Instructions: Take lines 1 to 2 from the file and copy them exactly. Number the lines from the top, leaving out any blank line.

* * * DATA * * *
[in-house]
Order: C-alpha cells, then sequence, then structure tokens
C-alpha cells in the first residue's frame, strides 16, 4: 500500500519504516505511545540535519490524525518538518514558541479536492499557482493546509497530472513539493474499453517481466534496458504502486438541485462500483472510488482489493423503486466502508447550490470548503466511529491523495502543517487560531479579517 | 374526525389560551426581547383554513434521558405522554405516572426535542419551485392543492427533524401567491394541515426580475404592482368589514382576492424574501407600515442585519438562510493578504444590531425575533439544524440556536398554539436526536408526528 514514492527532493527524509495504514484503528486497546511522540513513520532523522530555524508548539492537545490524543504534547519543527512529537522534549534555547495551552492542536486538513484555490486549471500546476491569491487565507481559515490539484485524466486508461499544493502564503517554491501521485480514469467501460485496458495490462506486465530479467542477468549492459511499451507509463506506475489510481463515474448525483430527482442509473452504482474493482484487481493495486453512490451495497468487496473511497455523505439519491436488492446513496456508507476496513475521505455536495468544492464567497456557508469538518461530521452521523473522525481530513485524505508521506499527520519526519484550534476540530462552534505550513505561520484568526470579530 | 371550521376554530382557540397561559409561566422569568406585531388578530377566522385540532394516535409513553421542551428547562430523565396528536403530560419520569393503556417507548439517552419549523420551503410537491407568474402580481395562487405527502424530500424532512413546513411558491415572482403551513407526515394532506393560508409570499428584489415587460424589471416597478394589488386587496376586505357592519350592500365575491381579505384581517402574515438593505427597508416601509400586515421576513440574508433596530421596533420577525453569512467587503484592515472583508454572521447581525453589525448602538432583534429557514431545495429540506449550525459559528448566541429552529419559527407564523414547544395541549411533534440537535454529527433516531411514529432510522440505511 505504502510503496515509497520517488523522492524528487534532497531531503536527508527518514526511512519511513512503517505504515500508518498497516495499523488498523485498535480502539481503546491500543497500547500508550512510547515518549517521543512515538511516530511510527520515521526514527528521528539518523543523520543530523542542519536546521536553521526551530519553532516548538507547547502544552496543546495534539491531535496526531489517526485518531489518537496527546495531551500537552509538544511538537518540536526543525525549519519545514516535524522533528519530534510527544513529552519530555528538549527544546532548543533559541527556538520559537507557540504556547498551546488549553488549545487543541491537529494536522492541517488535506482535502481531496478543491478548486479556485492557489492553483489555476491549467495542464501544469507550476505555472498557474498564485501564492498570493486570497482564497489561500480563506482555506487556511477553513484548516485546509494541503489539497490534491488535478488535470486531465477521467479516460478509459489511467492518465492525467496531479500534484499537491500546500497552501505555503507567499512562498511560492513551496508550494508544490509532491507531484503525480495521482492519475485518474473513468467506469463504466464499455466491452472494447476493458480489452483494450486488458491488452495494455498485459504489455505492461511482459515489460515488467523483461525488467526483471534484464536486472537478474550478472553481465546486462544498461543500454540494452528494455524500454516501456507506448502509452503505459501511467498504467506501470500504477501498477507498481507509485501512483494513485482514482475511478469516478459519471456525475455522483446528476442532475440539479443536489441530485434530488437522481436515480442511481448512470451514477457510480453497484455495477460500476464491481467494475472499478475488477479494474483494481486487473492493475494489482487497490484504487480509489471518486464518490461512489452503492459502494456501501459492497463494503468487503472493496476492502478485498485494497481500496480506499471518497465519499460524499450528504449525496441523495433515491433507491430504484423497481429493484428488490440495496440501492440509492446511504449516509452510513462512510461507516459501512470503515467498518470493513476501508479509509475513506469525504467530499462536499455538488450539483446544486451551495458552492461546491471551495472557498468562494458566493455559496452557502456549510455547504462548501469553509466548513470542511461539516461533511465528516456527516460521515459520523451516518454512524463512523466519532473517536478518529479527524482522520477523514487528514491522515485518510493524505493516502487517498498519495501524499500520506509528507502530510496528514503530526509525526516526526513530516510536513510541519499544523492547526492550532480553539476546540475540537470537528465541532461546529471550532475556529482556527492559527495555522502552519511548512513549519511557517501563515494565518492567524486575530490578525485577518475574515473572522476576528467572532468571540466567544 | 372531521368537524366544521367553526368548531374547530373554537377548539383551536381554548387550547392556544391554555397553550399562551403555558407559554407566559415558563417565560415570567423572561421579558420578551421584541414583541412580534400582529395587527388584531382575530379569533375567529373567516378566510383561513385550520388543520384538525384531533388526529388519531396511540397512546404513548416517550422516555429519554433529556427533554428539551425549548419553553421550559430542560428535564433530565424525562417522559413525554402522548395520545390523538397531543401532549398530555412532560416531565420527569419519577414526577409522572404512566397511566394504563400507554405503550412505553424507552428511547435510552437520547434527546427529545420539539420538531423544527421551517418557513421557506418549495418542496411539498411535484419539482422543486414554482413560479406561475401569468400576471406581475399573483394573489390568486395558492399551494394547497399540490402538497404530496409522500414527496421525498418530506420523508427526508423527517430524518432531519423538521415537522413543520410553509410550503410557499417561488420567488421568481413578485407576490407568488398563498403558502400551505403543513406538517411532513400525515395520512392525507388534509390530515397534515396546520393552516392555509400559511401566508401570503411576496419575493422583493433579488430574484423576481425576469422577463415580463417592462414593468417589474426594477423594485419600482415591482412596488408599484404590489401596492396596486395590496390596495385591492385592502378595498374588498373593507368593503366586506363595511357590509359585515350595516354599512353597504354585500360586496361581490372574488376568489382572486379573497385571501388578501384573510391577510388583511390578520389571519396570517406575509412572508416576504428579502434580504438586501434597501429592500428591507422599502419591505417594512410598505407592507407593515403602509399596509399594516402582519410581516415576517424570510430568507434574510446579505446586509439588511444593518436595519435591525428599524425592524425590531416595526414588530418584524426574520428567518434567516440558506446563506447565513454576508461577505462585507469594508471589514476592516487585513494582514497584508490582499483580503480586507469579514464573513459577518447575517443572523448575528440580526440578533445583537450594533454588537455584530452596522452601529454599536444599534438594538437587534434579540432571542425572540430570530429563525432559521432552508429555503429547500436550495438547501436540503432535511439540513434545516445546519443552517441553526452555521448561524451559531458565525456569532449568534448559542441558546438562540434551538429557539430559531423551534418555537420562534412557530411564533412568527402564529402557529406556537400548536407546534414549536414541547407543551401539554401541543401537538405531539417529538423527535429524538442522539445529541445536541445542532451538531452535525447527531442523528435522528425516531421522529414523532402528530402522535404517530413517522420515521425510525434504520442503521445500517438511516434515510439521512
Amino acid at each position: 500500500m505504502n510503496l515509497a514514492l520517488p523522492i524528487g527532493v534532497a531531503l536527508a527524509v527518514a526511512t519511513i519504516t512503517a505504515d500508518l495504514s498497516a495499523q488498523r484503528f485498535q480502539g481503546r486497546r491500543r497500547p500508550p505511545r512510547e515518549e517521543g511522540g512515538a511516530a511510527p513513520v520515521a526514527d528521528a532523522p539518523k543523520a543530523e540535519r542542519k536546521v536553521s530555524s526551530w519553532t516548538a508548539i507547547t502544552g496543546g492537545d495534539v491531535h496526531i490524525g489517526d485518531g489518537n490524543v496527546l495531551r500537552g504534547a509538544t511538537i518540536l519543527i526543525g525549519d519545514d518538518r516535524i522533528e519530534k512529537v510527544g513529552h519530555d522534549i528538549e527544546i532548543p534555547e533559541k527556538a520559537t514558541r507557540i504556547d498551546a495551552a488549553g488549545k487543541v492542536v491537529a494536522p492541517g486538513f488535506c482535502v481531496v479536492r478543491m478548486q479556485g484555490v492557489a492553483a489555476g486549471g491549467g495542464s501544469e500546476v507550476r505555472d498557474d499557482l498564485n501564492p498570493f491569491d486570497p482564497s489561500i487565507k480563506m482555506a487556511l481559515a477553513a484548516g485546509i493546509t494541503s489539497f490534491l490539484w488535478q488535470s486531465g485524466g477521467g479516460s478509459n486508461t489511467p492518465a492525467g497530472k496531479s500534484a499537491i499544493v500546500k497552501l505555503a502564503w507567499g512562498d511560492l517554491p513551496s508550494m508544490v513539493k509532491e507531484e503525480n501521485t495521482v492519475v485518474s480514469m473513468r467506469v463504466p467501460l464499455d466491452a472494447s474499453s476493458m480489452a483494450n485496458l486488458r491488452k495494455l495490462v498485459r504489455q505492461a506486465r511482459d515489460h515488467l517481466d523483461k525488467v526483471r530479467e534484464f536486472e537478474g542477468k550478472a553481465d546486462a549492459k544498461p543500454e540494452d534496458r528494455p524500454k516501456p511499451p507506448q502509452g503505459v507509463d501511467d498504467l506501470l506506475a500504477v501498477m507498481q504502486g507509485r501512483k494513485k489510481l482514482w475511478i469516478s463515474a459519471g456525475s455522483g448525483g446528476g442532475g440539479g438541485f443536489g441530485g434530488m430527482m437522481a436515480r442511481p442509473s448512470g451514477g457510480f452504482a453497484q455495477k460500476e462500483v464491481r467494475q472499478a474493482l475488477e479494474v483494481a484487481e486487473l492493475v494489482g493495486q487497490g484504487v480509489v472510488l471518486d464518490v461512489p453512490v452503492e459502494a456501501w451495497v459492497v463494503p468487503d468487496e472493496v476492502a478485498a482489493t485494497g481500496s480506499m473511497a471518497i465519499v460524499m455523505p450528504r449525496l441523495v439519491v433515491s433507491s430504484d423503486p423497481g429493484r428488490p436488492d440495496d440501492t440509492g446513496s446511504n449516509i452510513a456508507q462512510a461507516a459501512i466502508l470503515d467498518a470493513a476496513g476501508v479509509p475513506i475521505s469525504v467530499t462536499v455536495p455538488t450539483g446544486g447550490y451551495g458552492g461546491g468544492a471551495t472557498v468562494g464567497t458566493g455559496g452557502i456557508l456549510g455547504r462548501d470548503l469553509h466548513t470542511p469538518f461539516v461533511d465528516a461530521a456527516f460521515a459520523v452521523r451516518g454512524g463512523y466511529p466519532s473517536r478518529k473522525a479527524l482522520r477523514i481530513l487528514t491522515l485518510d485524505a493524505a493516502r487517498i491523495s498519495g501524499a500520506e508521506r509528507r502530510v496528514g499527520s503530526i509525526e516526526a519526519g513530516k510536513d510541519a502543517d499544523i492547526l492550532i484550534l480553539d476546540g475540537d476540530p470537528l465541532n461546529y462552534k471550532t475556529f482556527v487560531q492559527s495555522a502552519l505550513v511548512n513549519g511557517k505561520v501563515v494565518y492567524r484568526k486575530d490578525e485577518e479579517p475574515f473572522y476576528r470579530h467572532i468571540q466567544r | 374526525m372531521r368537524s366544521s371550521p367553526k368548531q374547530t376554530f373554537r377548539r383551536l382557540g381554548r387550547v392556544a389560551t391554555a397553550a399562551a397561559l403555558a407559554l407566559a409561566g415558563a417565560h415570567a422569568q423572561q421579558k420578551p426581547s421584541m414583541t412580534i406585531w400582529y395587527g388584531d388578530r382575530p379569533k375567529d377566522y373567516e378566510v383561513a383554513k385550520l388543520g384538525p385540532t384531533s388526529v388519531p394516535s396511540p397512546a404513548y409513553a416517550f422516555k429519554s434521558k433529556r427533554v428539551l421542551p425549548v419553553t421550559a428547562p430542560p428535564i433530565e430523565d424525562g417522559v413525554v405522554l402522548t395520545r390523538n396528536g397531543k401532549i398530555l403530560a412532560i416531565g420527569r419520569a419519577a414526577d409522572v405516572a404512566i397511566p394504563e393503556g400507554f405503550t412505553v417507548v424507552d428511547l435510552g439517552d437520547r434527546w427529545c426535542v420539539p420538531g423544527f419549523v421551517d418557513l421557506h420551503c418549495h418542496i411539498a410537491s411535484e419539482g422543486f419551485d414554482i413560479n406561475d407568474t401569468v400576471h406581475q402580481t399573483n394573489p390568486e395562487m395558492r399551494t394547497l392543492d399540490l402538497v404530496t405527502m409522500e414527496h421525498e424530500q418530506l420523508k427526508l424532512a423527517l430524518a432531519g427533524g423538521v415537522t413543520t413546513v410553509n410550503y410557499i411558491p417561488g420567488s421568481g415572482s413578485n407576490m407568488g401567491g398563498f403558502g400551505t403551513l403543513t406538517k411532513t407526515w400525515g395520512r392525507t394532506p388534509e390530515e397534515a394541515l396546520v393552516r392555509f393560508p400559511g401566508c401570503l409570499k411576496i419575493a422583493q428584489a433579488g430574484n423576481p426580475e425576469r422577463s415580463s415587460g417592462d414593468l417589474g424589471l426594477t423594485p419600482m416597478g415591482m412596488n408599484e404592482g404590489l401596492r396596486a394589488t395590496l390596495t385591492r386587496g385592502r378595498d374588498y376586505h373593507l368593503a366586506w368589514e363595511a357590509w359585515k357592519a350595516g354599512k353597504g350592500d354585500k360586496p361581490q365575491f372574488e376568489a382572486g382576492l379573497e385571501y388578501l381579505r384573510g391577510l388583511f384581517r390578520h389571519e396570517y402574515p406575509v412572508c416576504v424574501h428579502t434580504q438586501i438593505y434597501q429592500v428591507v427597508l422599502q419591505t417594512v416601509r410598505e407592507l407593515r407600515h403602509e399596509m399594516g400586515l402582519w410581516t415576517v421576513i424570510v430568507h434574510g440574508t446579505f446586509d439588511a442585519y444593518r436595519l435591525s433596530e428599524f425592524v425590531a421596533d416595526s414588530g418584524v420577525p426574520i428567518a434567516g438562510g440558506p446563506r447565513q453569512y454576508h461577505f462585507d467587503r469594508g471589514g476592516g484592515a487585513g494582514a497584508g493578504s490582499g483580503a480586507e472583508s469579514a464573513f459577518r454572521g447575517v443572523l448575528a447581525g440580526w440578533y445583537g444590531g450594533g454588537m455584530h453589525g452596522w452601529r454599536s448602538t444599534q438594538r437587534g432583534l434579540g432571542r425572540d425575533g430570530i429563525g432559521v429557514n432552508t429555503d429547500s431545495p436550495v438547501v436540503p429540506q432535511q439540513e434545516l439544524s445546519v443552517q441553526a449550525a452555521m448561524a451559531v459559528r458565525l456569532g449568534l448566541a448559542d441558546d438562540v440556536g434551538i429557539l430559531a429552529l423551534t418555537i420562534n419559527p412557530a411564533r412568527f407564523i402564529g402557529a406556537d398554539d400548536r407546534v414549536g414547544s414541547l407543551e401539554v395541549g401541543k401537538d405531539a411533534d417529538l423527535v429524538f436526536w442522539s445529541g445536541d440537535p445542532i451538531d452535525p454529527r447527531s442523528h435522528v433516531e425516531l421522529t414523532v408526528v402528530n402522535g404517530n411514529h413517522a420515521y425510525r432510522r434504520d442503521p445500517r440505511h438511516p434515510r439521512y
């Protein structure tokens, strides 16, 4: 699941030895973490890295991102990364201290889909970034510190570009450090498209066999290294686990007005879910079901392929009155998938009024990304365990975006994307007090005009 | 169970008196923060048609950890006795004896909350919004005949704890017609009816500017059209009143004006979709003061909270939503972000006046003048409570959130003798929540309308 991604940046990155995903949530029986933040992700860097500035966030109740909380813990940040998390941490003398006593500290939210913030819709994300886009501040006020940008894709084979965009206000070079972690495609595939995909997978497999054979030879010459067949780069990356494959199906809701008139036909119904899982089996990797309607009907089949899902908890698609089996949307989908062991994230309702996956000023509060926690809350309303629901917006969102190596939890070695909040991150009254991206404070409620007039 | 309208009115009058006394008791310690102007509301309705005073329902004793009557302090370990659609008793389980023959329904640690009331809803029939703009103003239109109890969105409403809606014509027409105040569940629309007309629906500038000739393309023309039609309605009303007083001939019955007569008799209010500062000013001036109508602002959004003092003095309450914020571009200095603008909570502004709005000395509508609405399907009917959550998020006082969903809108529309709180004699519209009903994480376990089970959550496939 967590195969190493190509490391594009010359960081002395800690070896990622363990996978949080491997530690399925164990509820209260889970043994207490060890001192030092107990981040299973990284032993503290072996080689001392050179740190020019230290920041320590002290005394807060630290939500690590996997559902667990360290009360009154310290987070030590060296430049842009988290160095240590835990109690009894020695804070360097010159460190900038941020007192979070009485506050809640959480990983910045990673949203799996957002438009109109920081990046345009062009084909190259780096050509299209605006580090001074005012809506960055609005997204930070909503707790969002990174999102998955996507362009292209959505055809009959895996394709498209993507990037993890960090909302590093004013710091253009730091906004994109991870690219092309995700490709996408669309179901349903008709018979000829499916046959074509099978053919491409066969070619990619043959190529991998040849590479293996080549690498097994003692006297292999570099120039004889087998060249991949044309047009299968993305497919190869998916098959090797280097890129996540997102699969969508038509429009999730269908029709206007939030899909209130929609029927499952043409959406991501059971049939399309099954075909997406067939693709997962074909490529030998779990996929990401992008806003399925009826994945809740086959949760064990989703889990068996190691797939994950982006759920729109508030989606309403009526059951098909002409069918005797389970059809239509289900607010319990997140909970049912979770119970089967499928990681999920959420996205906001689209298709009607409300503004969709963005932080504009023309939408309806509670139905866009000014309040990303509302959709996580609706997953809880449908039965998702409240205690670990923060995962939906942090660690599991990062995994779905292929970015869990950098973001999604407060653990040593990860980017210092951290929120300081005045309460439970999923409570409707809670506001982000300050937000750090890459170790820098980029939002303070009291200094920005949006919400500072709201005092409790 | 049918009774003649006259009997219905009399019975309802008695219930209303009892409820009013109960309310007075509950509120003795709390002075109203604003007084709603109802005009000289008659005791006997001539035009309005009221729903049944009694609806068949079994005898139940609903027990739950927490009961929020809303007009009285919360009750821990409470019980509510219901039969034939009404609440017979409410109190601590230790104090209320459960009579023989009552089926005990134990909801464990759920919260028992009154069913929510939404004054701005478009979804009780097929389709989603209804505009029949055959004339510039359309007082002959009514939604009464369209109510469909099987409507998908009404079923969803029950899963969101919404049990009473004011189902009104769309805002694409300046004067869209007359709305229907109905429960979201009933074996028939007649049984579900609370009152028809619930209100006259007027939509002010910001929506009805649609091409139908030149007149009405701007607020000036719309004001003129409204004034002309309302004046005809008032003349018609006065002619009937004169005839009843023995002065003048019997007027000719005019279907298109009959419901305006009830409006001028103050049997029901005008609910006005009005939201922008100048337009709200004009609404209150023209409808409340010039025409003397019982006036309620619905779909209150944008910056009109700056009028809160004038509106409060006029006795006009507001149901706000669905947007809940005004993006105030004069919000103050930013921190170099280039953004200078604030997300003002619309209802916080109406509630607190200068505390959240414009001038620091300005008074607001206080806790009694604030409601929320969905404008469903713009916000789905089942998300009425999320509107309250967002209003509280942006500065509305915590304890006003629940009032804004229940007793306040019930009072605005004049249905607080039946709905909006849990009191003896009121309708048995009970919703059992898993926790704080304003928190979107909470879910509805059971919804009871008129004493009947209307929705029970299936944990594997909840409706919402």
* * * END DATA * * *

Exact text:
[in-house]
Order: C-alpha cells, then sequence, then structure tokens